Once dubbed the ‘bridge that couldn’t be built’, there are few sights today more impressive, and more emblematic of the United States, than San Francisco’s Golden Gate Bridge. A feat of engineering that ranks as one of the ‘Seven Wonders of the Modern World’, as voted for by the American Society of Civil Engineers. To date, it has carried more than two billion cars across its 1.7 mile length.
However, the challenges to its construction went beyond the mere width of the span it was intended to cross, and its architects were forced to contend with a host of other difficulties both natural and manmade.
The bridge crosses the Golden Gate Strait, a mile-wide channel in San Francisco Bay, through which flows about 60% of all the rain and snow that falls in California. It is this strait that is responsible for the area’s strong tides and treacherous waters, its gale force winds, as well as the infamous sea fog that frequently envelopes the city. As if that was not enough, the bridge’s location is in-between the San Andreas and Hayward fault lines, at the intersection of two active tectonic plates. Earthquakes have plagued the region since time immemorial.
Nevertheless, with the massive growth of San Francisco that began with the 1849 gold rush, the necessity of building a bridge that could connect the city with Marin County to the north was recognized as early as the 1870s. Yet it took a further 50 years before the first plans materialised, drawn up by pioneering structural engineer Joseph Strauss.
Revolutionary as they were, these initial designs were widely disliked, not only by city officials, who described them as ‘ugly’, but also by the powerful Southern Pacific Railroad Company, who operated the extremely profitable ferry service across the Strait. The quickest and most convenient way to cross, at their peak, the boats carried around 2.5m cars each year.
After defeating the more than 2,300 legal disputes brought by the ferry operators, the city enlisted the services of Leon Moisseiff, the leading suspension bridge engineer in the U.S., along with mathematician Charles Ellis to aid Strauss, and secured funding (during the Great Depression) of some $37m through a bond secured against the properties of San Francisco’s residents. Work finally got underway on January 5th 1933.
The build took four years, starting with the construction of the two towers. Each weighs around 22,000 metric tonnes, stands about 746ft high and support the entire weight of the bridge. The cables, measuring 3ft in diameter and made up of 27,572 steel wires, were hung between them and seated in the 150-tonne cradles on top. All told, there are nearly 80,000 miles of cable used.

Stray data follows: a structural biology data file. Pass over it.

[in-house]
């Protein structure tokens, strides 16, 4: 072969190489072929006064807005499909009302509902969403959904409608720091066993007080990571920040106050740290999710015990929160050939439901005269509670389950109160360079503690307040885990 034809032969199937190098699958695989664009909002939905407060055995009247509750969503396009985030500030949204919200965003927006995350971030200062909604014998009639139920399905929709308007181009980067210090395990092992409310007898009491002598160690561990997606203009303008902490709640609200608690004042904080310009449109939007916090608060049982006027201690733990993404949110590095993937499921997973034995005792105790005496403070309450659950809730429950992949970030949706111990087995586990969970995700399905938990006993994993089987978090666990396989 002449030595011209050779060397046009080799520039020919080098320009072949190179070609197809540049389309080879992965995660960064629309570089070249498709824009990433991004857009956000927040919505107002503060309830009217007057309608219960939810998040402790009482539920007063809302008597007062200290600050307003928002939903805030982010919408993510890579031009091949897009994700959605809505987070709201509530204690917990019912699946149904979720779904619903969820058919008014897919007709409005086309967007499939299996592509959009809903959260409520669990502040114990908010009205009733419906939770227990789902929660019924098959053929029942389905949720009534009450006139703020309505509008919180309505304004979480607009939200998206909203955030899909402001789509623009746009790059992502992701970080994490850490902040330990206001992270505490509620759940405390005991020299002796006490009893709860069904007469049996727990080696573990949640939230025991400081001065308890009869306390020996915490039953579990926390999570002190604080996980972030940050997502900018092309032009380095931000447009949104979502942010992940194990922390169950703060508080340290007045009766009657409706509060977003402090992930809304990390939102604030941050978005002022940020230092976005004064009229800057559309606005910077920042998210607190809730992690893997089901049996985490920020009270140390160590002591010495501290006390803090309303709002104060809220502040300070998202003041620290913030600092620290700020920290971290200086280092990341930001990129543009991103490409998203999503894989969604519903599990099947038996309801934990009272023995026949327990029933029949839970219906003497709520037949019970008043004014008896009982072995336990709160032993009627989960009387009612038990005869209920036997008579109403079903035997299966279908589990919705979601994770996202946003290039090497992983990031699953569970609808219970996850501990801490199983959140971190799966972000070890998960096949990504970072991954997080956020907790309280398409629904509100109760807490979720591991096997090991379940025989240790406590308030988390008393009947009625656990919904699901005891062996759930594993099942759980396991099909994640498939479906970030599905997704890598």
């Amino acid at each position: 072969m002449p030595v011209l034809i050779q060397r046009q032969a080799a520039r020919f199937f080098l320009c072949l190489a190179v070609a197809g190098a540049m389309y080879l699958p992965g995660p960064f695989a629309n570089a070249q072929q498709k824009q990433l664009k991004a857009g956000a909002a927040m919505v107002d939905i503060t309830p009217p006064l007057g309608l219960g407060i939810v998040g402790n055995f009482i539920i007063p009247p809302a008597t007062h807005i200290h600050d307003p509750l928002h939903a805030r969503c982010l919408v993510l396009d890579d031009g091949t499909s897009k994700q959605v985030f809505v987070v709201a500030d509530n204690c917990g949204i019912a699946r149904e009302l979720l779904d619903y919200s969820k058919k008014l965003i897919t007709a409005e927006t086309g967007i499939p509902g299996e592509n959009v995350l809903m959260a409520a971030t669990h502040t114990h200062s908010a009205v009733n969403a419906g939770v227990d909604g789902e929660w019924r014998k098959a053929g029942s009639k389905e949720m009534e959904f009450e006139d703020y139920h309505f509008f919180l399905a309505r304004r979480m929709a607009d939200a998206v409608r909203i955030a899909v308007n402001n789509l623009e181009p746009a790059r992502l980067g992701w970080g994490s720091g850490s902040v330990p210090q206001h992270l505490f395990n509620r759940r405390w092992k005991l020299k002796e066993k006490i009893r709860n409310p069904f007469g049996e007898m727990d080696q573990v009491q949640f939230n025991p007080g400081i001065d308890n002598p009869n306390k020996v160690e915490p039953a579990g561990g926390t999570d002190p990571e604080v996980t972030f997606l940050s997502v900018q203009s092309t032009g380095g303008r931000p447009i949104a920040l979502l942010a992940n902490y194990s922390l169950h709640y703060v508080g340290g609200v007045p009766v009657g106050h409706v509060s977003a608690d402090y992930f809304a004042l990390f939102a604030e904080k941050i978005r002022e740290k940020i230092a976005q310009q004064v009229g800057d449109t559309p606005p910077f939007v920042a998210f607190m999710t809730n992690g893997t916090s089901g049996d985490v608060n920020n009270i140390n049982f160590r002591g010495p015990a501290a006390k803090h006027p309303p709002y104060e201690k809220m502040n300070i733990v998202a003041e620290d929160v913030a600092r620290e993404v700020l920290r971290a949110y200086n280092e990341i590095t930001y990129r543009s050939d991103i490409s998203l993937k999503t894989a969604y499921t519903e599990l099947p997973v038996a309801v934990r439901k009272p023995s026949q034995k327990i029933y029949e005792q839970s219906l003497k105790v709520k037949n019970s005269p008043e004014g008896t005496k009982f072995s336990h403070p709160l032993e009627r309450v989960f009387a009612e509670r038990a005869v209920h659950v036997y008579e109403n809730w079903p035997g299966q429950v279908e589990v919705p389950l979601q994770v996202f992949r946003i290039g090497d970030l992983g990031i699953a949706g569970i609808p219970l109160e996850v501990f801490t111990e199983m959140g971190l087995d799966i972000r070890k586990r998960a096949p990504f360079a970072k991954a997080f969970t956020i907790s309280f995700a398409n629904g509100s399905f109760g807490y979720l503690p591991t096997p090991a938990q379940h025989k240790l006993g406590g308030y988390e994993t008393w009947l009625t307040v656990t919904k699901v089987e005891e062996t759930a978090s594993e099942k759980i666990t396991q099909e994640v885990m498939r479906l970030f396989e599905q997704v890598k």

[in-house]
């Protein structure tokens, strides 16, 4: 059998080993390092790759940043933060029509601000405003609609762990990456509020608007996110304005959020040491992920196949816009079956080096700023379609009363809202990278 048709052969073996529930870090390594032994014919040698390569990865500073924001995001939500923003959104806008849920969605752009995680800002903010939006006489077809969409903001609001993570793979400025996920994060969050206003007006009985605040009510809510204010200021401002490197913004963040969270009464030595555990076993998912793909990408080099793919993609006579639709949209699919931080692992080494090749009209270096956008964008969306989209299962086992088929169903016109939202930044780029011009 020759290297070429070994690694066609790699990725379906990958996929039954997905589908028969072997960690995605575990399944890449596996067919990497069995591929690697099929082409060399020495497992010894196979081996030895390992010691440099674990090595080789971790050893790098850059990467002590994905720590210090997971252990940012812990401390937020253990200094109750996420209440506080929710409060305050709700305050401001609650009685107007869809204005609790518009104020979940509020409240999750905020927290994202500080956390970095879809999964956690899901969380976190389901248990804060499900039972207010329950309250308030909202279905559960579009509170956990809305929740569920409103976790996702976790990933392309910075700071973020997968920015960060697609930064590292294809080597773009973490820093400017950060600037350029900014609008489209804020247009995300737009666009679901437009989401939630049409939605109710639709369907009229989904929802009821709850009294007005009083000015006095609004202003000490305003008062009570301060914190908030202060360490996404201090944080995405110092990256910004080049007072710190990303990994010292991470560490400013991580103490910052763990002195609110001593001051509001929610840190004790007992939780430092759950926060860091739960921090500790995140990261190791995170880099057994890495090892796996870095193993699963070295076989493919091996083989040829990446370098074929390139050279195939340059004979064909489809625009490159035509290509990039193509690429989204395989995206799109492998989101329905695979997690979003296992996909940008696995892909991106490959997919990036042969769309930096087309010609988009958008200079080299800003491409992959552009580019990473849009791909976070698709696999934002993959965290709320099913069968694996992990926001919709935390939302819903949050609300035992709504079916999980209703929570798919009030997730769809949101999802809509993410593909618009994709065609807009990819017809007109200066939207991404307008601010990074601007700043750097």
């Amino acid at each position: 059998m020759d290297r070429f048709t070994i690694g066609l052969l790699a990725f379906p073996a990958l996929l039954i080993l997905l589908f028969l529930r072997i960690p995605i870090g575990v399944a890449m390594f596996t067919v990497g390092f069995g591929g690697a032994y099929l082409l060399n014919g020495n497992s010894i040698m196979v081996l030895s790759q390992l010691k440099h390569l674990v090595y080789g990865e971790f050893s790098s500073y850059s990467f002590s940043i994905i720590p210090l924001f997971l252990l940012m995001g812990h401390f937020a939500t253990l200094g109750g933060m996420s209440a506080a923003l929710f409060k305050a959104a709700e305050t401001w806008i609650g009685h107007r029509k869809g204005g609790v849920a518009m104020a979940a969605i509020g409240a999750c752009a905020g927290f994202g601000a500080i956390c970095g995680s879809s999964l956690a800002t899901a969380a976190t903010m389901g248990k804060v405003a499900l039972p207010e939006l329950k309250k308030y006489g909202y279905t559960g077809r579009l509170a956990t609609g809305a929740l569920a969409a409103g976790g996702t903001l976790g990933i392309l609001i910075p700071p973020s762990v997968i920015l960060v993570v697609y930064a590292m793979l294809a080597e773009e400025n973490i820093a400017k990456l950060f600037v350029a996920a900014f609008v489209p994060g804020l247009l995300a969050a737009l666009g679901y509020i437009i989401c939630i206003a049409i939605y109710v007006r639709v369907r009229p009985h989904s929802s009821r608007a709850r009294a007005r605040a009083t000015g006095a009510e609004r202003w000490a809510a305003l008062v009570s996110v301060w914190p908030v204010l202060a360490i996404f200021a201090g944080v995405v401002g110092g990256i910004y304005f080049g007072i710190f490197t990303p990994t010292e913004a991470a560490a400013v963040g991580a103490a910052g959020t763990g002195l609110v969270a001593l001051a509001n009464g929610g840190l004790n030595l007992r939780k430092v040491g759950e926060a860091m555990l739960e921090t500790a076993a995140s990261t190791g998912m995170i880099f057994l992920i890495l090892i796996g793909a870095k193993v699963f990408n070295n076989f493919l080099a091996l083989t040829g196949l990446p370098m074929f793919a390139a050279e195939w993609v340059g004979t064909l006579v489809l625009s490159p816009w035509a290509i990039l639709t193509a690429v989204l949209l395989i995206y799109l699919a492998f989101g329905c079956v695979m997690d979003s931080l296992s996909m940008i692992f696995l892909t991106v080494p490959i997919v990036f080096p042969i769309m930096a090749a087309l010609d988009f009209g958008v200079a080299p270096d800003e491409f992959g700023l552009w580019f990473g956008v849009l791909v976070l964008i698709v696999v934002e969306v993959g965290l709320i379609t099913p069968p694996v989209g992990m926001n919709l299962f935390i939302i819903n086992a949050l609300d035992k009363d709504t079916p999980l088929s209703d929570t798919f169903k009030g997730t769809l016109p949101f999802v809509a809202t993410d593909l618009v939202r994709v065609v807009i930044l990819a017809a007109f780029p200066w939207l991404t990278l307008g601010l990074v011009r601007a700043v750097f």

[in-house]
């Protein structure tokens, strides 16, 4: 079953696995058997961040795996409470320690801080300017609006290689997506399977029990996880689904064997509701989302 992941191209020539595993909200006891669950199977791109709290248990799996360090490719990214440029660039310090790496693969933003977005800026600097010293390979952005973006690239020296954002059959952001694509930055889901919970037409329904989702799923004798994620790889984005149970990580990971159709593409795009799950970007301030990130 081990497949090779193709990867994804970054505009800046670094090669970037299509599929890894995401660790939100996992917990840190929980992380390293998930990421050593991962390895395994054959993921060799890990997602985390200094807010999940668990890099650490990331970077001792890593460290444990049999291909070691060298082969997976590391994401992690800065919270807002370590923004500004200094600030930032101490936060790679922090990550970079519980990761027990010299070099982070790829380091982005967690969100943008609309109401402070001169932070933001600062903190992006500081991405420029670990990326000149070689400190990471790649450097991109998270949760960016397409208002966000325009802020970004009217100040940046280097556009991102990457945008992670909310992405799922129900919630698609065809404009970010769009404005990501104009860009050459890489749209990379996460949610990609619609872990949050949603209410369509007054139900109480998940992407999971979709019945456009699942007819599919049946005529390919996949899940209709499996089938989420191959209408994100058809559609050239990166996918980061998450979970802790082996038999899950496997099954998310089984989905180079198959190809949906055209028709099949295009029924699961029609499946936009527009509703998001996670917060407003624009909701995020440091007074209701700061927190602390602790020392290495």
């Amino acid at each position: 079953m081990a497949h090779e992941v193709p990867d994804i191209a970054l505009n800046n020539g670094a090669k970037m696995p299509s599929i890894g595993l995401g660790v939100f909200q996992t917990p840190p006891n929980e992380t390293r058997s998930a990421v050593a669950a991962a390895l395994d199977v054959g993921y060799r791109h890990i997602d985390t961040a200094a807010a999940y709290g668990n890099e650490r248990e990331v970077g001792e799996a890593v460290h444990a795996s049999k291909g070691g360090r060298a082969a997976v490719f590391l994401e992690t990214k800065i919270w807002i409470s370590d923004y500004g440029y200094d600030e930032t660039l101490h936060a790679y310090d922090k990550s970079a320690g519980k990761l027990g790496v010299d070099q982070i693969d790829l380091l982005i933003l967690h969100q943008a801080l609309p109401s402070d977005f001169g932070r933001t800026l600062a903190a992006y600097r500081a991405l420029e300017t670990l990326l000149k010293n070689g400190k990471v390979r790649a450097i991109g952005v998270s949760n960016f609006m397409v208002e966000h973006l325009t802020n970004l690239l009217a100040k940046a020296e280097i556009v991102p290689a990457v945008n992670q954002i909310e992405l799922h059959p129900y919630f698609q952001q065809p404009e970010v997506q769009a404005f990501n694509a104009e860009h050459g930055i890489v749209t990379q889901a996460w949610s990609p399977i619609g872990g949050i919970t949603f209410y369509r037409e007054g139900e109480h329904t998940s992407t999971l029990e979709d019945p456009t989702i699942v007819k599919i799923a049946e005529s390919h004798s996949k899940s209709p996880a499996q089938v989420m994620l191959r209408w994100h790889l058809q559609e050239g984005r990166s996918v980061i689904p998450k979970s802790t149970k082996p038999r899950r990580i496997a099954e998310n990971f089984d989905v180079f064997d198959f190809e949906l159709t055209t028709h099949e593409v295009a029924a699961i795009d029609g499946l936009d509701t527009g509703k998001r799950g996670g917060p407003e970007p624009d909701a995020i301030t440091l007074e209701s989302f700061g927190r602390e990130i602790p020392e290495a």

Hanging from the main suspension lines, smaller vertical cables support steel trusses, onto which the concrete roadway was poured.
At the time, with the devastating economic collapse gripping America, the Golden Gate Bridge construction site was one of the country’s largest employers. With no shortage of labour, it was completed on 27th May 1937, the longest suspension bridge in the world — a title it held until 1964 and the opening of the Verrazano-Narrows Bridge in Lower New York Bay.
Protecting the Bridge
Of course, a project of the magnitude of the Golden Gate Bridge requires constant maintenance, and there is a team of 110 personnel who are assigned the duty of preserving the structure full time.
The oceanic climate means corrosion is a key factor and the crew is charged with painting and repainting the bridge in sections, using the official shade of ‘International Orange’, the same as on American footballs.
They are also responsible for replacing any of the 600,000 rivets in the towers and, due to the nature of the construction, only two can be removed at any one time to ensure the bridge’s integrity.
Major works have taken place over the years as well. Shock absorbers were fitted at each end of the bridge to soak up the energy from wind or earthquake forces, and the entire suspension cable system was replaced in the 70s, with a new, lighter road deck being added in the 80s.
More than 112,000 cars cross the bridge every day, with the speed limit of 45mph strictly enforced. To date, it has only been closed three times in its 80-year history, all due to especially poor weather.
The ‘impossible’ bridge is an undoubted engineering marvel, an iconic symbol of the city of San Francisco and of the United States as a whole. The result of incredible imagination and resolve, built in a time of massive financial hardship, the bridge remains an achievement of which the entire country can be rightfully proud.
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